If you start changing DH or DW, for example you can pass a size where you reach another precize multiple of the rez requested by the game, and then the borders can vanish. But if you increased the value beyond the physical borders of the screen you instead lose visibility of some part of the game screen. And if you decreased the value to less than the visibile screen, then that will create a black border of its own.
There is no 'gradual stretching' of the picture scaling for small changes of either DH or DW, since the only scale adaption we can make is done by changing the MAGH and MAGV magnification factor integers. And since they are integers, fractional scaling is impossible.
That is because the game has a 'native' 1080i mode, meaning that the game is working directly with a frame buffer dimensioned for that purpose, and can fill as much or as little of it as it pleases. When both the game (or other main program) and the GS chip agree on using a specific rez, then that rez can always be used without any borders.Quote:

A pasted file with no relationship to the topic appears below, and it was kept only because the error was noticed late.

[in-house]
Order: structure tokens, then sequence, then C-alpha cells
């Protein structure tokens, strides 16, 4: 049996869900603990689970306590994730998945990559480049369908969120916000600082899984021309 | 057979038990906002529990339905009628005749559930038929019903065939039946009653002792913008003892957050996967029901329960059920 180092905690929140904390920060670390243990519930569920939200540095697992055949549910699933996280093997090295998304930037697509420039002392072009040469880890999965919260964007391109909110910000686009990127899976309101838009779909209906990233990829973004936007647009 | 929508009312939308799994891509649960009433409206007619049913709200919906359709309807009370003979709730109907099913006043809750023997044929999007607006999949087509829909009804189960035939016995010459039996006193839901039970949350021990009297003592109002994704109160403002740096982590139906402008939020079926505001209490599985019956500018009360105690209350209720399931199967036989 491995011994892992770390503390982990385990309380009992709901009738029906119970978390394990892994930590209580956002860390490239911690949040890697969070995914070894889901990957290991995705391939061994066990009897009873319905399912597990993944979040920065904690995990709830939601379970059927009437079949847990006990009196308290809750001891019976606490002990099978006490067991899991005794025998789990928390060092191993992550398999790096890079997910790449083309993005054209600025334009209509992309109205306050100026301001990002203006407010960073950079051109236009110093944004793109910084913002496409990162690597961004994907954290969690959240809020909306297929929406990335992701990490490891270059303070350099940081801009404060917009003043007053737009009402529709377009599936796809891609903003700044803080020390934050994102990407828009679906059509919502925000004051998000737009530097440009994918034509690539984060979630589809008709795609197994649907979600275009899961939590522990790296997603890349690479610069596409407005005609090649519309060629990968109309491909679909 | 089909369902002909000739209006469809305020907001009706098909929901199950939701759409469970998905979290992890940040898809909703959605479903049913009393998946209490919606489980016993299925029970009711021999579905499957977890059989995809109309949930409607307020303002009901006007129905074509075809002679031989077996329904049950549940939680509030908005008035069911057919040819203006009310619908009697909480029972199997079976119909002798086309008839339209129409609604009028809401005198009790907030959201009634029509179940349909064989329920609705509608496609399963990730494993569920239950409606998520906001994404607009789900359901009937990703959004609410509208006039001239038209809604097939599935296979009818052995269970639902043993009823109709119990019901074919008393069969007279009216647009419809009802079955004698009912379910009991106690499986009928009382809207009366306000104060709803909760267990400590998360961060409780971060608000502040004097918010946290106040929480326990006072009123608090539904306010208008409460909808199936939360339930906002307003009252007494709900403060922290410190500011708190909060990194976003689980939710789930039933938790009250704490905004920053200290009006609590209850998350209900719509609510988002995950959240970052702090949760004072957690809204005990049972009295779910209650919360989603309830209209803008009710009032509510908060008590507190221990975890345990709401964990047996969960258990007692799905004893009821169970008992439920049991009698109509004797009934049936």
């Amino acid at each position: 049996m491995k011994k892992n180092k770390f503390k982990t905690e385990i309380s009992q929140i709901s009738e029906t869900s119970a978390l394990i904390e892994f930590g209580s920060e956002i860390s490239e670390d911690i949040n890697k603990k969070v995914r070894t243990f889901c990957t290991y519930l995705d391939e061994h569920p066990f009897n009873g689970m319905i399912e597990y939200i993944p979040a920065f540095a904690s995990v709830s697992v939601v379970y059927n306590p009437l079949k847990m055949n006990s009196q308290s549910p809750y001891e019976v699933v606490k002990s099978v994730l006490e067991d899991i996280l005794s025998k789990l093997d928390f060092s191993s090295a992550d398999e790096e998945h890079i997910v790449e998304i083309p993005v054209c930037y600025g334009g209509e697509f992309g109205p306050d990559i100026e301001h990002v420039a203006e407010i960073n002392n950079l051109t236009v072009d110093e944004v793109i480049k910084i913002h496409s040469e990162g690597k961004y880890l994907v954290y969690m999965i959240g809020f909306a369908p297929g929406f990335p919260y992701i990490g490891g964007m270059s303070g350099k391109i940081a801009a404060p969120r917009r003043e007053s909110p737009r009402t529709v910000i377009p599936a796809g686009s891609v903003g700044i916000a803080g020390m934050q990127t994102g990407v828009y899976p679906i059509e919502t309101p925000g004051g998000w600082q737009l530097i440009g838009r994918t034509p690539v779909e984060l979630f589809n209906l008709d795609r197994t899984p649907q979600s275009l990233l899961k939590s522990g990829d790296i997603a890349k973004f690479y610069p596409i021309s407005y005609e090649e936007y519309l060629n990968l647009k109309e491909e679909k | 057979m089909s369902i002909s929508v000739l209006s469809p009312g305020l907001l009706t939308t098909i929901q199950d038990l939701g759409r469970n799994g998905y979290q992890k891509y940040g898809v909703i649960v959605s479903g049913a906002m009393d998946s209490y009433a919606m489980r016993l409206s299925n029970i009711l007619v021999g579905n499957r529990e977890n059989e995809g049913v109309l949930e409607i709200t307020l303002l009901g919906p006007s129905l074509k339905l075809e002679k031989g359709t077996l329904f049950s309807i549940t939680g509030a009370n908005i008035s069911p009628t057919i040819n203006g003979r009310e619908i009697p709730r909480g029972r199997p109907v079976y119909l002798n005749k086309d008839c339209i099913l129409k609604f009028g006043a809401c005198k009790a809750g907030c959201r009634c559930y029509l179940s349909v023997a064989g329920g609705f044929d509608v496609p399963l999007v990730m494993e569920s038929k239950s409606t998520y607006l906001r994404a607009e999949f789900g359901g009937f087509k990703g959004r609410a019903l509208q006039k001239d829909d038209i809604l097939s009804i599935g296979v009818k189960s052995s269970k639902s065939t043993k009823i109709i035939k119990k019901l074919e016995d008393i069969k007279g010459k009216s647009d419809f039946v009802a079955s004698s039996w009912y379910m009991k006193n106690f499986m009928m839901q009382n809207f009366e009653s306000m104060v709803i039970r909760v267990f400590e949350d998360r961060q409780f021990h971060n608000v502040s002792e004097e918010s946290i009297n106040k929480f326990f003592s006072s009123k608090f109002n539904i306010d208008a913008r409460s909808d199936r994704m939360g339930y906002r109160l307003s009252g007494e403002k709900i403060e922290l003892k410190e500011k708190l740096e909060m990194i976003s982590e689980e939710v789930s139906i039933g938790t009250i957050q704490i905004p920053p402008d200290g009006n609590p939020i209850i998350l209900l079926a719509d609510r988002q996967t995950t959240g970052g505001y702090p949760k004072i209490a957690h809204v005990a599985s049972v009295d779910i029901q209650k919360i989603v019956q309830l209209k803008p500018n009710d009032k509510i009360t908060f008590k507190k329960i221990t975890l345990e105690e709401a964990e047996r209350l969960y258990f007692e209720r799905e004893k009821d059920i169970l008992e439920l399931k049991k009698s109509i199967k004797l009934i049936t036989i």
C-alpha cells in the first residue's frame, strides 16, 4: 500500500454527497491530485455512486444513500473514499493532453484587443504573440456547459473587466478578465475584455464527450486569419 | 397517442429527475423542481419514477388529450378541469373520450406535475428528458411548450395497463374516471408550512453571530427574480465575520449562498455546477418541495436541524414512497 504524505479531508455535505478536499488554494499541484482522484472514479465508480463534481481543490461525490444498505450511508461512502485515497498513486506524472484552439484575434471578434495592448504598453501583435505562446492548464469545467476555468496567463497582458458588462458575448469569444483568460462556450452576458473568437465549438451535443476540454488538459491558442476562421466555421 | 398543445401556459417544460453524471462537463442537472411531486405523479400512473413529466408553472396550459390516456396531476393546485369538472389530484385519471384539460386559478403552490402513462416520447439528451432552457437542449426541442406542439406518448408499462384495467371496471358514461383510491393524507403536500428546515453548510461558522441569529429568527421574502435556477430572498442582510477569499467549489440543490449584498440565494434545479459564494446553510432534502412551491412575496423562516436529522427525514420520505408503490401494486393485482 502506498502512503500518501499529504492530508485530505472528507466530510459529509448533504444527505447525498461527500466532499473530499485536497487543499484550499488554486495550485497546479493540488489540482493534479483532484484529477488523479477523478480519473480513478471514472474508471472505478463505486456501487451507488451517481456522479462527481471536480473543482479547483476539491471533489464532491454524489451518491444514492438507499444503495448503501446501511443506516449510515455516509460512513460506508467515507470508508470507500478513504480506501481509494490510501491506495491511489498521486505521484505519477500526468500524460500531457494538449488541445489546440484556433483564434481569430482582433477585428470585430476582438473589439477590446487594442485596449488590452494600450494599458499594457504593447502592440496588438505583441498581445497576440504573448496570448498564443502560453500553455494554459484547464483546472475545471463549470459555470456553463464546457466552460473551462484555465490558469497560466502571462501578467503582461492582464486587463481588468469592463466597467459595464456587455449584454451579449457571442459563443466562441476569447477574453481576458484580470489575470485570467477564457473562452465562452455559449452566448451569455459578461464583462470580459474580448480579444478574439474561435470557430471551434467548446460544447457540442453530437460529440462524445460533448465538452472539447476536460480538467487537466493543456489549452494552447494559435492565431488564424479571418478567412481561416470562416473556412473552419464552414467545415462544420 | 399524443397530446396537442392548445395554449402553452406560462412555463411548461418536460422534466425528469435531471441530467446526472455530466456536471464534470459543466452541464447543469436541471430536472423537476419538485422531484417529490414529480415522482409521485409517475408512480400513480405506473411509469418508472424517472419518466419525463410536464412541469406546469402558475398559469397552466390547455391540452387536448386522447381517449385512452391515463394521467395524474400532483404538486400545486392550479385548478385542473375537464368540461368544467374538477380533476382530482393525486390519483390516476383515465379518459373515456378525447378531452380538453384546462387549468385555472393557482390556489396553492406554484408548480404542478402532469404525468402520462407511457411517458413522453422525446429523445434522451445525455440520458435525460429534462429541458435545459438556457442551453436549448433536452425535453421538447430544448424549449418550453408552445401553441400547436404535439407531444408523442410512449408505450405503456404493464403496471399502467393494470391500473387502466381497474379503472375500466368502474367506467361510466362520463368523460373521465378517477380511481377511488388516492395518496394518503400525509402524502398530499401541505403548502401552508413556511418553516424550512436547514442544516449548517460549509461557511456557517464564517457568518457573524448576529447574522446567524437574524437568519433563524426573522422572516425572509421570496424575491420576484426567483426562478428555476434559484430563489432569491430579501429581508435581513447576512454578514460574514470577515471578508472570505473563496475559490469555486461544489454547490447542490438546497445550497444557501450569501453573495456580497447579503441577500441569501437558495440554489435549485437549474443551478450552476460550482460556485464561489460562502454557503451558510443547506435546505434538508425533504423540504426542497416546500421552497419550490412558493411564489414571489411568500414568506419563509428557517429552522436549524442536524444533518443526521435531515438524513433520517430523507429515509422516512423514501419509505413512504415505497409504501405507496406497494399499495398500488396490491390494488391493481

It can't be a limitation of the GS chip at 1080i because Gran Turismo 4's 1080i mode fills MOST but albeit not all of the height of the screen, certainly more than the GS program.
But in this project we are normally forced to deal with a framebuffer holding data suitable for direct display in 640x448 or thereabouts (640x512 for PAL), and the only way we can adapt that to 1080i or another enforced video mode is by integer multiplication. The 1920 widht of 1080i allows for perfect integral magnification of 640 pixels by the factor 3, so DH will be perfect. But 1080/448 is appx 2.41, while 1080/512 is appx 2.11, so the truncated integer factor is 2, using only 896 or 1024 of the 1080 lines, with the remainder being black borders.
Best regards: dlanor